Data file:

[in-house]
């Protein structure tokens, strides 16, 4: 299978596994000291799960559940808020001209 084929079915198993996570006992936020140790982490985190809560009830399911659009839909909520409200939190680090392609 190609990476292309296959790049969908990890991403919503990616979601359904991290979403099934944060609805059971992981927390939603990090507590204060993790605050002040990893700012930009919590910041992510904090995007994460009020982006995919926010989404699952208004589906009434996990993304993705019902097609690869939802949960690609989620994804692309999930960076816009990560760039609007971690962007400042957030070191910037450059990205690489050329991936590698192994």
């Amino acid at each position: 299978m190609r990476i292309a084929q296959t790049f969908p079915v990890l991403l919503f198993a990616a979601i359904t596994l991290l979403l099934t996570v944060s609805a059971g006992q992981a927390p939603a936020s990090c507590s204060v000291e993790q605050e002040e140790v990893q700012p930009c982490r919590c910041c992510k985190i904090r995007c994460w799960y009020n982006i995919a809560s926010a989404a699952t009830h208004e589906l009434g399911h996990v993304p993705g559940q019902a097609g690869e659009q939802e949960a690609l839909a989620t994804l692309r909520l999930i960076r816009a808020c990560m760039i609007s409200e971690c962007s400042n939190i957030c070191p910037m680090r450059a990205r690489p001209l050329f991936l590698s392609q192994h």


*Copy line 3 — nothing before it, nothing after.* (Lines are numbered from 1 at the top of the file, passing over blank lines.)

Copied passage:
């Amino acid at each position: 299978m190609r990476i292309a084929q296959t790049f969908p079915v990890l991403l919503f198993a990616a979601i359904t596994l991290l979403l099934t996570v944060s609805a059971g006992q992981a927390p939603a936020s990090c507590s204060v000291e993790q605050e002040e140790v990893q700012p930009c982490r919590c910041c992510k985190i904090r995007c994460w799960y009020n982006i995919a809560s926010a989404a699952t009830h208004e589906l009434g399911h996990v993304p993705g559940q019902a097609g690869e659009q939802e949960a690609l839909a989620t994804l692309r909520l999930i960076r816009a808020c990560m760039i609007s409200e971690c962007s400042n939190i957030c070191p910037m680090r450059a990205r690489p001209l050329f991936l590698s392609q192994h």